Winter studies: A chat about the small hive beetle

There are few things that could be worse than finding varroa in your hive, but the small hive beetle (SHB) may come close. This unpleasant squatter, which originated in sub-Saharan Africa spreading to Australia and US, has been sighted uncomfortably close to home in Italy. What is SHB and why don’t we want it?

“It is small, only about 5.7mm in length, black and with tiny clubbed antennae. Each female beetle can lay up to 1,000 eggs, hidden away in crevices in the hive or laid in comb containing pollen or brood. These hatch, after a few days, into tiny larvae which feed on bee eggs and larvae, pollen and honey, tunnelling through the wax in the process…Their faeces get into the honey, causing it to ferment and become frothy and unusable, even for bee feed. There is no webbing, as with the wax moth larvae…but the combs become slimy and the beetles, in addition to weakening a colony and depleting it of brood and/or stores, can become a serious threat to survival.” The Honey Bee Around and About Celia Davis

That makes the wasps bothering our bees seem positively nice! So what’s the chance of SHB causing problems in the UK?

BeeCraft, the magazine of British beekeepers, held a chat about SHB as part of their BeeCraft Live series. The BeeCraft team were joined by University of Florida researcher Jamie Ellis to chat about what impact SHB might have on British beekeepers if it does arrive in the UK.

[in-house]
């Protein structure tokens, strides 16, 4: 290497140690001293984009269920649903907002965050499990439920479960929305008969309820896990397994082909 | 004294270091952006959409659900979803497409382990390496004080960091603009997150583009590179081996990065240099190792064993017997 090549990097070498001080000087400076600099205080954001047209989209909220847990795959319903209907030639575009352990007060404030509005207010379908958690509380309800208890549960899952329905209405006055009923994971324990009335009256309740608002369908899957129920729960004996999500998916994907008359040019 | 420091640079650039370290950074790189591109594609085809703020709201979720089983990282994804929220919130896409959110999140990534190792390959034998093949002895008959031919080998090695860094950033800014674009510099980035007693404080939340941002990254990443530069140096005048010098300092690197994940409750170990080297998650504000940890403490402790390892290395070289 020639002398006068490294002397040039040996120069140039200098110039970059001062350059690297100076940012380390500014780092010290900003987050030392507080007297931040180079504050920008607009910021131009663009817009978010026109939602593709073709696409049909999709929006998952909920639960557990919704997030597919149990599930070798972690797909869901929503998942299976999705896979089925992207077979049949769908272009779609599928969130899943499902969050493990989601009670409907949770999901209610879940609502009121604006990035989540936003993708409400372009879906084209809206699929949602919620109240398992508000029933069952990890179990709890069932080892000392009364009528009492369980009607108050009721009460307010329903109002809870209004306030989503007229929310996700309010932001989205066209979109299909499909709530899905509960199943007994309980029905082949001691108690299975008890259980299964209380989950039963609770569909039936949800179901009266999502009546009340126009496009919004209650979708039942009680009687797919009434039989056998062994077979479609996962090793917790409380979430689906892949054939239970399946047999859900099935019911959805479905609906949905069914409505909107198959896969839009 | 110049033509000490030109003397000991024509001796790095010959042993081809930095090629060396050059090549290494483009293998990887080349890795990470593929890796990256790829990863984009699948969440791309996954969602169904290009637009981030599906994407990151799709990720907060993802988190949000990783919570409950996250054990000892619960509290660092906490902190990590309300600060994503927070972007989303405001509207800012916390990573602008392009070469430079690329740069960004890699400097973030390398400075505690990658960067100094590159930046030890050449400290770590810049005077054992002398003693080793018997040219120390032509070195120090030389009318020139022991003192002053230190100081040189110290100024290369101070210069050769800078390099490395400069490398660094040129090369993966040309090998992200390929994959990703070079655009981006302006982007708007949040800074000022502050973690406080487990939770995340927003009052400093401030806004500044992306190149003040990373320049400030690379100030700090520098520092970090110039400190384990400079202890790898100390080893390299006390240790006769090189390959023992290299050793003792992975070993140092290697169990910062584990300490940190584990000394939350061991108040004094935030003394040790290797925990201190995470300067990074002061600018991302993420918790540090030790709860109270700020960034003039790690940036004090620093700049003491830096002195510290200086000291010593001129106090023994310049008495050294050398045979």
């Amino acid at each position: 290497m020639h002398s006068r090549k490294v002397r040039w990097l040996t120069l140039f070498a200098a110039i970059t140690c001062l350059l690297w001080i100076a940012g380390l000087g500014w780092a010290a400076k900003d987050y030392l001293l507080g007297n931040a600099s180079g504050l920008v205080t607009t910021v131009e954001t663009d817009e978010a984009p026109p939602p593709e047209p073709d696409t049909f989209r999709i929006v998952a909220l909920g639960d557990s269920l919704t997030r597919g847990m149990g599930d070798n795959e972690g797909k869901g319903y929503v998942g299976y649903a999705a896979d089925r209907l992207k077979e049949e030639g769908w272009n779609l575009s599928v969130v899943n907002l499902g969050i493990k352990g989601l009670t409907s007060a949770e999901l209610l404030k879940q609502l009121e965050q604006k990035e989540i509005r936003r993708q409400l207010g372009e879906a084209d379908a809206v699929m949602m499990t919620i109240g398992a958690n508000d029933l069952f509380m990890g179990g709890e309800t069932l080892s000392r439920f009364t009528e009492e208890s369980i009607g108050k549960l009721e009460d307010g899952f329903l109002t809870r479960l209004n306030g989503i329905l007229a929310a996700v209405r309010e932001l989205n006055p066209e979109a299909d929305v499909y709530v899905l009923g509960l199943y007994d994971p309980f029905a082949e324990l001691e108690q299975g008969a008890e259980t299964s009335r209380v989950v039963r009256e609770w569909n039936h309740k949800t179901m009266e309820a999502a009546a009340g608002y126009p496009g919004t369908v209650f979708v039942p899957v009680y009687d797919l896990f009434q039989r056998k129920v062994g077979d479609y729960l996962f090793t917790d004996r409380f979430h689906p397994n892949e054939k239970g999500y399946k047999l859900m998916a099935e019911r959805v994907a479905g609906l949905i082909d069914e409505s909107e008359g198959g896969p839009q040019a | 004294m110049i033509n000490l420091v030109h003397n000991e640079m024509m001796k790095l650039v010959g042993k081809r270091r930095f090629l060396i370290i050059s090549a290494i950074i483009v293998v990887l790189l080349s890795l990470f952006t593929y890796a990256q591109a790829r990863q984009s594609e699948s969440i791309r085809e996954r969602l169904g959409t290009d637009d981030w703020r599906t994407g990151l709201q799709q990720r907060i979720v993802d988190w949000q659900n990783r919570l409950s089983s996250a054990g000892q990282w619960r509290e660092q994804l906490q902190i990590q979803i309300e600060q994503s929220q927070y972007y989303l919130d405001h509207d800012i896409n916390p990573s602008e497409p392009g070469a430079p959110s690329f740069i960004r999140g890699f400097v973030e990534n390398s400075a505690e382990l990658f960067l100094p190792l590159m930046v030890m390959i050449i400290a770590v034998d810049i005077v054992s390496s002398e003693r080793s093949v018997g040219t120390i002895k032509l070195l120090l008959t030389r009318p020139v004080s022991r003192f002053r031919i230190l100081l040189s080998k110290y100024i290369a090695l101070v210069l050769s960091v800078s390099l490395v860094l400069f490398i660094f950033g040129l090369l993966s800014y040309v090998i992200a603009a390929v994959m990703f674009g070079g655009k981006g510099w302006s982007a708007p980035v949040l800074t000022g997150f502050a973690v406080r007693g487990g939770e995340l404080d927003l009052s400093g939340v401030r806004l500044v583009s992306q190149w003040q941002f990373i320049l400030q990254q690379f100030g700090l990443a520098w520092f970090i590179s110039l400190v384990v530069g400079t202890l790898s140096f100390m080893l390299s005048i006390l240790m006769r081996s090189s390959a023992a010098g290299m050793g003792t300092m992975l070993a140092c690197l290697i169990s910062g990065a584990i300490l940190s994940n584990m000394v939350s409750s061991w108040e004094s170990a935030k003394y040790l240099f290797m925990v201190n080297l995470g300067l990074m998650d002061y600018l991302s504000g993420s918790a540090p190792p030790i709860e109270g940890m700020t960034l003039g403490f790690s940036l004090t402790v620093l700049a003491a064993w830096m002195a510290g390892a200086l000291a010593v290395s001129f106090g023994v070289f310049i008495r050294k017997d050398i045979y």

I was hopeful from this general chit-chat that beekeepers in the US and Australia have learned to live with SHB, and that our cold damp climate might be in our favour for a nasty squatter that doesn’t like long winters. EDIT: However, in the comments below some beekeepers have found SHB may be fairly resilient to the cold, that where it has brought down colonies it can be devastating, and suggest that we do need to be vigilant in ensuring it doesn’t arrive on the UK. I wholeheartedly agree with that!

Watch more BeeCraft Live episodes here and find out when the next one is taking place at #BeeCraftLive.


22 thoughts on “Winter studies: A chat about the small hive beetle

    • Oh no! How do you (and your bees) cope with them? I dread having them turn up here. The BeeCraft chat suggested our colder longer winters might prevent SHB getting such a strong foothold here, although not stop it altogether. Insidious 😦

      • That’s worrying – I dread it coming here and had hoped that (as Celia Davis said) our cold climate will be our saving grace. How long have you had SHB in Canada, do they know how it likely got in, and what do you do to manage it.

      • Yea, I don’t think cold has anything to do with it. We have some cold winters here. There are small hive bee traps that I use that are plastic inserts in between the frames filled with veg oil. They fall in and can’t get out. It just seems that after you think you are managing one pest, another even worse appears.

      • I’ll have to add an edit to the post later then, thanks for the insight. It’s good (and concerning) to hear from beekeepers with actual experience of SHB. I’ve heard other measures include extreme apiary hygiene and not allowing weaker colonies to contine that may harbour SHB, that doesn’t bode well for our bees who have struggled for the past five years anyway.